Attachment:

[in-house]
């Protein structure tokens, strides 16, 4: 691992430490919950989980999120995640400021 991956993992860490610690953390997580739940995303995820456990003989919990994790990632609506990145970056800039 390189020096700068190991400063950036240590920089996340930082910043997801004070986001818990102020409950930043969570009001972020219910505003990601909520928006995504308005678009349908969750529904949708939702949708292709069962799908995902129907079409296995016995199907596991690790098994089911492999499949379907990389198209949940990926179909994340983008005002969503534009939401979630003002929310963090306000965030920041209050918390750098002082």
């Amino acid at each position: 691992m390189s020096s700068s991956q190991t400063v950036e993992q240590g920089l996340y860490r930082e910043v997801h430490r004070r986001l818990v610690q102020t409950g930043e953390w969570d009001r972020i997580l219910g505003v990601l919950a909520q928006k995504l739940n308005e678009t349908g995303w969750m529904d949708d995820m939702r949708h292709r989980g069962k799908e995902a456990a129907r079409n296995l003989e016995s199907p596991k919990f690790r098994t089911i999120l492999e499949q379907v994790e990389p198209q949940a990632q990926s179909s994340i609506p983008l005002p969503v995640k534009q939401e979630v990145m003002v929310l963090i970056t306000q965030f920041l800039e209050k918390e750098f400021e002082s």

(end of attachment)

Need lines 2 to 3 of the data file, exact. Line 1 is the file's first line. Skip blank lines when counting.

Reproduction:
């Protein structure tokens, strides 16, 4: 691992430490919950989980999120995640400021 991956993992860490610690953390997580739940995303995820456990003989919990994790990632609506990145970056800039 390189020096700068190991400063950036240590920089996340930082910043997801004070986001818990102020409950930043969570009001972020219910505003990601909520928006995504308005678009349908969750529904949708939702949708292709069962799908995902129907079409296995016995199907596991690790098994089911492999499949379907990389198209949940990926179909994340983008005002969503534009939401979630003002929310963090306000965030920041209050918390750098002082």
């Amino acid at each position: 691992m390189s020096s700068s991956q190991t400063v950036e993992q240590g920089l996340y860490r930082e910043v997801h430490r004070r986001l818990v610690q102020t409950g930043e953390w969570d009001r972020i997580l219910g505003v990601l919950a909520q928006k995504l739940n308005e678009t349908g995303w969750m529904d949708d995820m939702r949708h292709r989980g069962k799908e995902a456990a129907r079409n296995l003989e016995s199907p596991k919990f690790r098994t089911i999120l492999e499949q379907v994790e990389p198209q949940a990632q990926s179909s994340i609506p983008l005002p969503v995640k534009q939401e979630v990145m003002v929310l963090i970056t306000q965030f920041l800039e209050k918390e750098f400021e002082s």